The trilogy follows Kate and Baba, two lasses from the Shannon bogs, from convent school to the bright lights of London.
Besides, ye're no o' our country, man; and the lasses o' Scotland dinna like foreigners.
"I want to bekfast wid papa, an' I want more 'lasses," he remarked.
"The lasses, the lasses, I agree with ye," interrupted McDougall without ceremony.
And the lasses are worse than the men, with their fashions and foldololls.
Shame to him who does not agree with our own delightful Robert Burns, of glorious memory, who "dearly lo'ed the lasses O!"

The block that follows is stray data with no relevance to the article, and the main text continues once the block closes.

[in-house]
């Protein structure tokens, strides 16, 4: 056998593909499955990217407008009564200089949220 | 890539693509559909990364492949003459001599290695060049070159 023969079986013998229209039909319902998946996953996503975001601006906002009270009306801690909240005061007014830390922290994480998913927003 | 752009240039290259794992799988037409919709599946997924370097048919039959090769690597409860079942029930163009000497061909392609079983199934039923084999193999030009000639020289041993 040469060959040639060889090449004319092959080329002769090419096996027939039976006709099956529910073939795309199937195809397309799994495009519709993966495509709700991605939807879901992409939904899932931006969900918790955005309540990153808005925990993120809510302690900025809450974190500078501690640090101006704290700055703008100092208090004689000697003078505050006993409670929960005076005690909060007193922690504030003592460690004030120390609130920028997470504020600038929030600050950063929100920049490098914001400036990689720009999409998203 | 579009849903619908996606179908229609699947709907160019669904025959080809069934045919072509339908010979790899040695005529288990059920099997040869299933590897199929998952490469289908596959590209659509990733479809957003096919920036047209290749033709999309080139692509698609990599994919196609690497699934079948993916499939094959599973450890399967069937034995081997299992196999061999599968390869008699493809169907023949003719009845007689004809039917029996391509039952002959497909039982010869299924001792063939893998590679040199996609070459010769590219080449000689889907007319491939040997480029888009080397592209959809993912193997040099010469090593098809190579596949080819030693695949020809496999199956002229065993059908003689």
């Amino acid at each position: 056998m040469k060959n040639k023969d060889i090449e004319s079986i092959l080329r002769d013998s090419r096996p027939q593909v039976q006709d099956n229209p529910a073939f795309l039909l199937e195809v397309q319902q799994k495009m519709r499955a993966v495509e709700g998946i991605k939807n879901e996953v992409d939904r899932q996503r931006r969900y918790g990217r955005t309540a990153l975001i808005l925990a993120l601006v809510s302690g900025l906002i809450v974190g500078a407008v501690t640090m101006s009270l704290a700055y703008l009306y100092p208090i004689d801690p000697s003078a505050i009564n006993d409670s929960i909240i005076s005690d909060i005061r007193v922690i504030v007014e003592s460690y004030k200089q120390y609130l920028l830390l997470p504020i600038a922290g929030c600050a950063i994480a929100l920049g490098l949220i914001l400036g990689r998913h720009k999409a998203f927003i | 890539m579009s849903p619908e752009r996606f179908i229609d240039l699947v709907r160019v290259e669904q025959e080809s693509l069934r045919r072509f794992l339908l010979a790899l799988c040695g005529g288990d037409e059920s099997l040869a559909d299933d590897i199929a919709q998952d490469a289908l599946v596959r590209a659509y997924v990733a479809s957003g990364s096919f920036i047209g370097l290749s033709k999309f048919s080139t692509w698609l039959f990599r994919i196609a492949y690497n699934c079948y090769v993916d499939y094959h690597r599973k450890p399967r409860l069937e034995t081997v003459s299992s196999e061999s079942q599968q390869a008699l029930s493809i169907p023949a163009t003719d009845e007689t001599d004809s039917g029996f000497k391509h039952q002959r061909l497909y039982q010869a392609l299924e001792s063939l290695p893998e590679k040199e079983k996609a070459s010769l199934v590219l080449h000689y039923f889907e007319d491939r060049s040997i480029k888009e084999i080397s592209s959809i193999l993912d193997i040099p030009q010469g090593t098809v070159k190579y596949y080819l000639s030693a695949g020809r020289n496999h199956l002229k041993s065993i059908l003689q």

The citizens, lads and lasses, old men and dames, got into the boat.
Dey said dat de massa wuz good ter 'em, but dat sometimes in de mo'nin' dey jist has lasses an' co'nbread fer breakfas'.
Golden lads and lasses must, like chimney-sweepers, turn to dust.
When the subway was complete, the lasses watched until some vessel should arrive.
an Indian milkshake of thinned sweetened and flavored yogurt, but can also be made of milk or buttermilk
"young woman," c.1300, probably from a Scandinavian source akin to Old Swedish løsk kona "unmarried woman," but also perhaps related to Old Norse löskr "idle, weak," West Frisian lask "light, thin." Liberman suggests Old Danish las "rag." "Slang words for 'rag' sometimes acquire the jocular meaning 'child' and especially 'girl.'" "Used now only of mean girls" [Johnson, who also has lasslorn "forsaken by his mistress"]. Scottish diminutive lassie first recorded 1725.